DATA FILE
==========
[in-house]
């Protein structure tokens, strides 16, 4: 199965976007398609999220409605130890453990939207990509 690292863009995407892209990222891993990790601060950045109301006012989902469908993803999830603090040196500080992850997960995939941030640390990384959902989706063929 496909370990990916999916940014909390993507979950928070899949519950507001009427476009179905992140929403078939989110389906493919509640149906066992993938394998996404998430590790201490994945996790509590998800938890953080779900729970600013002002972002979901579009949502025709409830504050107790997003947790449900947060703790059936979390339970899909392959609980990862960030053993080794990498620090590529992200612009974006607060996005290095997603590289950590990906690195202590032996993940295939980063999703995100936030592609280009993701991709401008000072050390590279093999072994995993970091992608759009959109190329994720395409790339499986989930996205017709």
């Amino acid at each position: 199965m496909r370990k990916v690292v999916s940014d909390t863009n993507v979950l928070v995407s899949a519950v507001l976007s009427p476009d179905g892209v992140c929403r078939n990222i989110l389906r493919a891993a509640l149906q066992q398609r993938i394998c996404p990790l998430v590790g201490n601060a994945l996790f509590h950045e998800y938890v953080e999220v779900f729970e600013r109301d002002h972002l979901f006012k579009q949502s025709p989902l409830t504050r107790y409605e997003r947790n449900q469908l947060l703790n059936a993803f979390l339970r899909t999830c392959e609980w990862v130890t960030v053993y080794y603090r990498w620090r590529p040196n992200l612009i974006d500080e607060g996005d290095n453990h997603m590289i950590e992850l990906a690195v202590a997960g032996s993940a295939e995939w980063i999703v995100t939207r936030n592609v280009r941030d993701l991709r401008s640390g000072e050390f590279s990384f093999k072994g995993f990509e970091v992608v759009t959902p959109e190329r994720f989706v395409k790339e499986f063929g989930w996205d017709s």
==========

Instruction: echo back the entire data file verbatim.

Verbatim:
[in-house]
């Protein structure tokens, strides 16, 4: 199965976007398609999220409605130890453990939207990509 690292863009995407892209990222891993990790601060950045109301006012989902469908993803999830603090040196500080992850997960995939941030640390990384959902989706063929 496909370990990916999916940014909390993507979950928070899949519950507001009427476009179905992140929403078939989110389906493919509640149906066992993938394998996404998430590790201490994945996790509590998800938890953080779900729970600013002002972002979901579009949502025709409830504050107790997003947790449900947060703790059936979390339970899909392959609980990862960030053993080794990498620090590529992200612009974006607060996005290095997603590289950590990906690195202590032996993940295939980063999703995100936030592609280009993701991709401008000072050390590279093999072994995993970091992608759009959109190329994720395409790339499986989930996205017709």
């Amino acid at each position: 199965m496909r370990k990916v690292v999916s940014d909390t863009n993507v979950l928070v995407s899949a519950v507001l976007s009427p476009d179905g892209v992140c929403r078939n990222i989110l389906r493919a891993a509640l149906q066992q398609r993938i394998c996404p990790l998430v590790g201490n601060a994945l996790f509590h950045e998800y938890v953080e999220v779900f729970e600013r109301d002002h972002l979901f006012k579009q949502s025709p989902l409830t504050r107790y409605e997003r947790n449900q469908l947060l703790n059936a993803f979390l339970r899909t999830c392959e609980w990862v130890t960030v053993y080794y603090r990498w620090r590529p040196n992200l612009i974006d500080e607060g996005d290095n453990h997603m590289i950590e992850l990906a690195v202590a997960g032996s993940a295939e995939w980063i999703v995100t939207r936030n592609v280009r941030d993701l991709r401008s640390g000072e050390f590279s990384f093999k072994g995993f990509e970091v992608v759009t959902p959109e190329r994720f989706v395409k790339e499986f063929g989930w996205d017709s």